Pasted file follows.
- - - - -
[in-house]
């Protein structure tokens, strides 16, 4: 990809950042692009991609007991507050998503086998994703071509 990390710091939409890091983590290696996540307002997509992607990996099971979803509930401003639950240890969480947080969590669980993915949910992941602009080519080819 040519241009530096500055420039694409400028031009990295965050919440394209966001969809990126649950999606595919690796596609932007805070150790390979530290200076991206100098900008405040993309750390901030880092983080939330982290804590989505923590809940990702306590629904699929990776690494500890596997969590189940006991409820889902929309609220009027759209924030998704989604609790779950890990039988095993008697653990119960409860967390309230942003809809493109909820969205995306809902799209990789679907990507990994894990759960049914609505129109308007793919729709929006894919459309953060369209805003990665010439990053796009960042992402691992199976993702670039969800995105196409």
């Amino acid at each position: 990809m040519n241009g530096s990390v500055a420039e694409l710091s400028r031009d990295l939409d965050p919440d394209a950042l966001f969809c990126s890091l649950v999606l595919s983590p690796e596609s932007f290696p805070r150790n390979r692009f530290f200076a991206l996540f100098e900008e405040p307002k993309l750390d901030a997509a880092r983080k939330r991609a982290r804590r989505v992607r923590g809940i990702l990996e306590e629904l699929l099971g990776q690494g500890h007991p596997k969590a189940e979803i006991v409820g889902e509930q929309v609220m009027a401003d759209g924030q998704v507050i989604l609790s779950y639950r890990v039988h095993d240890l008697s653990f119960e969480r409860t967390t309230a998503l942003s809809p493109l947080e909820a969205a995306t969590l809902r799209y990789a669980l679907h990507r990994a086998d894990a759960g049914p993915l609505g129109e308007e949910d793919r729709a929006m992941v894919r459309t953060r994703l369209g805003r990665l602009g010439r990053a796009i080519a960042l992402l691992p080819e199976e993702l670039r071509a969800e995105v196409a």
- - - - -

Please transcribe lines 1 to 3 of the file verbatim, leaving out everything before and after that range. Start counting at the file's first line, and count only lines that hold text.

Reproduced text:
[in-house]
């Protein structure tokens, strides 16, 4: 990809950042692009991609007991507050998503086998994703071509 990390710091939409890091983590290696996540307002997509992607990996099971979803509930401003639950240890969480947080969590669980993915949910992941602009080519080819 040519241009530096500055420039694409400028031009990295965050919440394209966001969809990126649950999606595919690796596609932007805070150790390979530290200076991206100098900008405040993309750390901030880092983080939330982290804590989505923590809940990702306590629904699929990776690494500890596997969590189940006991409820889902929309609220009027759209924030998704989604609790779950890990039988095993008697653990119960409860967390309230942003809809493109909820969205995306809902799209990789679907990507990994894990759960049914609505129109308007793919729709929006894919459309953060369209805003990665010439990053796009960042992402691992199976993702670039969800995105196409």
């Amino acid at each position: 990809m040519n241009g530096s990390v500055a420039e694409l710091s400028r031009d990295l939409d965050p919440d394209a950042l966001f969809c990126s890091l649950v999606l595919s983590p690796e596609s932007f290696p805070r150790n390979r692009f530290f200076a991206l996540f100098e900008e405040p307002k993309l750390d901030a997509a880092r983080k939330r991609a982290r804590r989505v992607r923590g809940i990702l990996e306590e629904l699929l099971g990776q690494g500890h007991p596997k969590a189940e979803i006991v409820g889902e509930q929309v609220m009027a401003d759209g924030q998704v507050i989604l609790s779950y639950r890990v039988h095993d240890l008697s653990f119960e969480r409860t967390t309230a998503l942003s809809p493109l947080e909820a969205a995306t969590l809902r799209y990789a669980l679907h990507r990994a086998d894990a759960g049914p993915l609505g129109e308007e949910d793919r729709a929006m992941v894919r459309t953060r994703l369209g805003r990665l602009g010439r990053a796009i080519a960042l992402l691992p080819e199976e993702l670039r071509a969800e995105v196409a």